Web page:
“Case study research and staff survey results indicate that the programme is making work an ambition for all families by building confidence, identifying existing skills, promoting financial benefits of working, job application skills, supporting volunteering and training opportunities, and that staff dealt with many other barriers before they felt the issue of work could be addressed, and carried out. This suggests the programme may be adding value that cannot be picked up in the data analysis, where families have made steps towards work and are building new skills, even if they are not reaching the high bar of sustained employment. There is scope to go further. Staff report access to mental health services and other specialist services as barriers to achieving outcomes with families. However, this evidence shows that the programme is making a significant contribution towards improving life for disadvantaged families compared to previous ways of working.”

Health has improved – including mental health. Fewer children are playing truant  – for those families on the programme, the proportion fell from three in five to under two in five.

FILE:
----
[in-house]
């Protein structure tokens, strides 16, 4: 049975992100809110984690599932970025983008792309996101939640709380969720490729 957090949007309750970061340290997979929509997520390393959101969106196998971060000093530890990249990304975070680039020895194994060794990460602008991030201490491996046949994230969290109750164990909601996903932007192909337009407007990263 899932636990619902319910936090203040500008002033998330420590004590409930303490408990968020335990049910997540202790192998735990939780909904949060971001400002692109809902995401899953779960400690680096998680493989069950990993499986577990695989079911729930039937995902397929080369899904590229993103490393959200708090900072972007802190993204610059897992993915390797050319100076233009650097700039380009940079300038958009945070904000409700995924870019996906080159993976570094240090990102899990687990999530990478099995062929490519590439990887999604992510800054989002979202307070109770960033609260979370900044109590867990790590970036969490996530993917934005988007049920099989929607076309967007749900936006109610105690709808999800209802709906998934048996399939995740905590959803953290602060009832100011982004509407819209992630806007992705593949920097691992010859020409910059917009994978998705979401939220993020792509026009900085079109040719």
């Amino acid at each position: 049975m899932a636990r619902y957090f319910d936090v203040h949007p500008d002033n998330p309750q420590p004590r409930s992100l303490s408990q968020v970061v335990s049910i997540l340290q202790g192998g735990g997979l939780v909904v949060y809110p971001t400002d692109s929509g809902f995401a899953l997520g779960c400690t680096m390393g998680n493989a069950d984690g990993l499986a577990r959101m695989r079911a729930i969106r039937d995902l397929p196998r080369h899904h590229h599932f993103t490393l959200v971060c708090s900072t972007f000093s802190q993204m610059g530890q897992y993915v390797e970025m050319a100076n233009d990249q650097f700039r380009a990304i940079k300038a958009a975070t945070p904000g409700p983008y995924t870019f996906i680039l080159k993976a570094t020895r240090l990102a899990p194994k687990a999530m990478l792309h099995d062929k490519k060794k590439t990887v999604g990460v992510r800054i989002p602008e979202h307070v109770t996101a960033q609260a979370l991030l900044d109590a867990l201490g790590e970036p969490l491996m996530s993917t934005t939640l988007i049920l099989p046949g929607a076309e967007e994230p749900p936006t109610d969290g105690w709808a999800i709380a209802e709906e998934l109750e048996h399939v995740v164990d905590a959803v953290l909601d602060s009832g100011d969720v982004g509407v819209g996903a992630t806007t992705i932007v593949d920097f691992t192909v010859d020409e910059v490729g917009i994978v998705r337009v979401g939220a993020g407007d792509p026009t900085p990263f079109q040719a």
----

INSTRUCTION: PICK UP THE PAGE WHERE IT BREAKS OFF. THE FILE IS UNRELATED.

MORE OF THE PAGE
A cost benefit analysis of the programme concludes that every £1 spent on the programme delivers £2.28 of benefits. This is a “conservative” estimate and “benefits are only considered over a five-year time horizon, even though benefits to young children might continue to have an effect for a number of years.”

The survey carried out for the report are undertaken by Ipsos MORI – not Ministry of Housing, Communities and Local Government staff. Often there are important gains resulting from the programme which, it is judged, can’t be quantified, or at least not yet. So rather than being boastful or exaggerating this assessment is cautious. What has been identified as achieved is hugely impressive – and is still understated.

Often the current Government is timid compared to the reforming zeal of the Cameron era. But the Troubled Families programme is a welcome case where progress is being accelerated. The first phase – from 2012 to 2015 covered 120,000 families. The second phase is now underway for 2015 to 2020 and sees that expanded with the ambition of turning round 400,000 families. Both from looking at the facts and figures and from talking to those working on the programme I am convinced it is making an important difference to those most in need of help and hardest to help. The government is to be commended for sticking at it. I don’t suppose it will win many votes. There has been scant recognition of what is being achieved – just some misinformed sniping from the media. But it is the right thing to do.

5 comments for: The quiet progress of the Troubled Families programme